Vitamin D helps ensure that the body absorbs and retains calcium and phosphorus, both critical for building bone.

Vitamin K
5µg
5%
It provides 5µg equal to about 5% of DV

Vitamin K helps with many important functions in your body. Vitamin K helps your body heal wounds, maintain your blood vessels and keep your bones healthy. Vitamin K may also help in preventing fractures (broken bones), especially in women after menopause.

Fatty acids Monounsaturated
1g
3%
It provides 1g equal to about 3% of DV

This is a type of fat found in a variety of foods and oils. Studies show that eating foods rich in monounsaturated fats (MUFAs) improves blood cholesterol levels, which can decrease your risk of heart disease.

Fatty acids Polyunsaturated
3g
17%
It provides 3g equal to about 17% of DV

This is a type of fat found mostly in plant-based foods and oils. Evidence shows that eating foods rich in polyunsaturated fats (PUFAs) improves blood cholesterol levels, which can decrease your risk of heart disease.

Trans fats
0mg
0%
It provides 0mg equal to about 0% of DV

This is a type of fat that occurs naturally in some foods in small amounts. But most trans fats are made from oils through a food processing method called partial hydrogenation.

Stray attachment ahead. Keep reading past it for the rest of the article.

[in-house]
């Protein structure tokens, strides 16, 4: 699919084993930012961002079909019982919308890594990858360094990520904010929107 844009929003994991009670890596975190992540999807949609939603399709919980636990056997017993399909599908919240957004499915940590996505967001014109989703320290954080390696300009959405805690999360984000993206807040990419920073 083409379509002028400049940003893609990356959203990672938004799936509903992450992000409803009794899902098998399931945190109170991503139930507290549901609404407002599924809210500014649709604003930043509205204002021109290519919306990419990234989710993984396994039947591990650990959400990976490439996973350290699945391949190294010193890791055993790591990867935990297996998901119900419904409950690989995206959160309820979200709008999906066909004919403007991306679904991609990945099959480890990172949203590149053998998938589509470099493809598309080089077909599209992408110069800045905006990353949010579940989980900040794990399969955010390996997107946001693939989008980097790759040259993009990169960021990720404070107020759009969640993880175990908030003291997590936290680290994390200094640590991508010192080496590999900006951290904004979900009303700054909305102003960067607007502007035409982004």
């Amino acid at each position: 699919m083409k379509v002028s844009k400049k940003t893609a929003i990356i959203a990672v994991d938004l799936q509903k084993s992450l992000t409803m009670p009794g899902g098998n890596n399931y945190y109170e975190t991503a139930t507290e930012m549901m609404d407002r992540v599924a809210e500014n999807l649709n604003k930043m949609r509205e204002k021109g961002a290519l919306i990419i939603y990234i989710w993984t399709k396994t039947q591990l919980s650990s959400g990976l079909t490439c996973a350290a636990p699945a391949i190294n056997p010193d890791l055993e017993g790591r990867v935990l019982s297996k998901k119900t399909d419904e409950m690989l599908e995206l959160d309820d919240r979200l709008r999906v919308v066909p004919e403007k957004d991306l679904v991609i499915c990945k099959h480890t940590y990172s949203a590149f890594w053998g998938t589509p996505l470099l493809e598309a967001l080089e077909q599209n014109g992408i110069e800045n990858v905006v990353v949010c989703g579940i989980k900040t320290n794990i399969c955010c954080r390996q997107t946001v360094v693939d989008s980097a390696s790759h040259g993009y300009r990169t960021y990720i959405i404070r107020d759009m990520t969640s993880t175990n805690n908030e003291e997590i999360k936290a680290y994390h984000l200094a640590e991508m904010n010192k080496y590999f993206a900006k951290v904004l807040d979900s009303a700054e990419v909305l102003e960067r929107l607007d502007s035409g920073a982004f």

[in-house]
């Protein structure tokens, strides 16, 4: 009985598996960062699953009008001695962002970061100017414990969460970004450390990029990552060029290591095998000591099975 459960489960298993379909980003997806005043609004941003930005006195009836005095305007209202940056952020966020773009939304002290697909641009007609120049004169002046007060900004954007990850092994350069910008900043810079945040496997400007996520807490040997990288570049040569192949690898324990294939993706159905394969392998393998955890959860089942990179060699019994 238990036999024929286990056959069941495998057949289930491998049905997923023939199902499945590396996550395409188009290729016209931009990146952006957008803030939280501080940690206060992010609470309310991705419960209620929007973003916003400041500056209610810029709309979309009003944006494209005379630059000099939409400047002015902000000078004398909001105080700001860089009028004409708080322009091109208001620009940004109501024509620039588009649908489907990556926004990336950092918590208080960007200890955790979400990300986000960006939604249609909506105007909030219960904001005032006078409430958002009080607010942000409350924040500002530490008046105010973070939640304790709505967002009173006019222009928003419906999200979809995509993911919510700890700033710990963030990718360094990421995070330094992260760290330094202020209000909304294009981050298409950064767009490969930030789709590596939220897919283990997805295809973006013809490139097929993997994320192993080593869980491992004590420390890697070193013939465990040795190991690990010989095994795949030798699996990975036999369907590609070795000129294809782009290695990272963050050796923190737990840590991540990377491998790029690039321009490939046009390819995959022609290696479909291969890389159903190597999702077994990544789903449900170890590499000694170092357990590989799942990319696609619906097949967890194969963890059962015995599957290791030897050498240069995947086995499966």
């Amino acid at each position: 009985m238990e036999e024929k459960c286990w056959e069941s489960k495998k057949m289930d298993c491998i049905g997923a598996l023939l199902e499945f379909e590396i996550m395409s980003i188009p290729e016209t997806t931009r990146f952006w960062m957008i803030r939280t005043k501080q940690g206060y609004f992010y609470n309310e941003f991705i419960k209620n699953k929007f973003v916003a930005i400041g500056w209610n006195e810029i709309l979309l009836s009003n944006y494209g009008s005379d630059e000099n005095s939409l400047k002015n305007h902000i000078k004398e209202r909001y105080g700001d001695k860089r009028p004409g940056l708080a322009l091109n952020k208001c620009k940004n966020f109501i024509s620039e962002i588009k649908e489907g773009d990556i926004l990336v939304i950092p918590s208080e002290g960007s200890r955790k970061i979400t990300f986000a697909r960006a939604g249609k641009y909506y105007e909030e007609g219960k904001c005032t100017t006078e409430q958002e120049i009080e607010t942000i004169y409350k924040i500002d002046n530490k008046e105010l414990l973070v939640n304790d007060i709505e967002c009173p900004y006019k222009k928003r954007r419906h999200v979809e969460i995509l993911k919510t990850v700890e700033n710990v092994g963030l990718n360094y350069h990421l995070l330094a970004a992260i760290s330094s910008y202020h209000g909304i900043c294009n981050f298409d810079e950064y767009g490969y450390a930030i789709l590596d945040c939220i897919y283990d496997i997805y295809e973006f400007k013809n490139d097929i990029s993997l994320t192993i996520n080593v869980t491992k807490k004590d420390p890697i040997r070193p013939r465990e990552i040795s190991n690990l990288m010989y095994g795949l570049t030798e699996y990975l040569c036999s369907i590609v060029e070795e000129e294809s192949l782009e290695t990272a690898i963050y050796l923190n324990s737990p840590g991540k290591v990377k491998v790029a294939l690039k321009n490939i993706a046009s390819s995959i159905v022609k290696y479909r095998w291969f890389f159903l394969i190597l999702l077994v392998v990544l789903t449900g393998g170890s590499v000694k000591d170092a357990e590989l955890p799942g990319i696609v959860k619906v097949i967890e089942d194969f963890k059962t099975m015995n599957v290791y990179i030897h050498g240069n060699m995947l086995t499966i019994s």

Cholesterol
0mg
0%
It provides 0mg equal to about 0% of DV

Cholesterol is needed by our bodies for our cells, nerves and brain. It is also important in forming hormones and enzymes.

Caffeine
0mg
0%
It provides 0mg equal to about 0% of DV

Caffeine is best known for its stimulant, or "wake-up," effect. Once a person consumes caffeine, it is readily absorbed by the body and carried around in the bloodstream, where its level peaks about one hour after consumption. Caffeine mildly stimulates the nervous and cardiovascular systems.

More Nutrients

Instructions

1

Sift the chestnut flour over a bowl and add the hot water, in which the salt have been dissolved: stir until you have a smooth mixture, not too liquid. 

2

Allow the mixture to rest and, meanwhile, soak the raisins in hot water for 10-15 minutes. Drain the raisins, pat them dry with kitchen paper and add to the chestnut mixture; then add the pine nuts and the baking powder and blend all the ingredients together. 

3

Pour the peanut oil into a pan (non-stick is better), just enough to cover the bottom: then drop a spoonful of batter (not too much). Fry on a low flame and, when the first side is golden brown, flip it over; once golden brown, take out the fritters and place on kitchen paper to drain. 

4

Repeat until the batter is used up, then sprinkle the fritters with powdered sugar, just before serving. The chestnut fritters are excellent even cold! 

More form NYum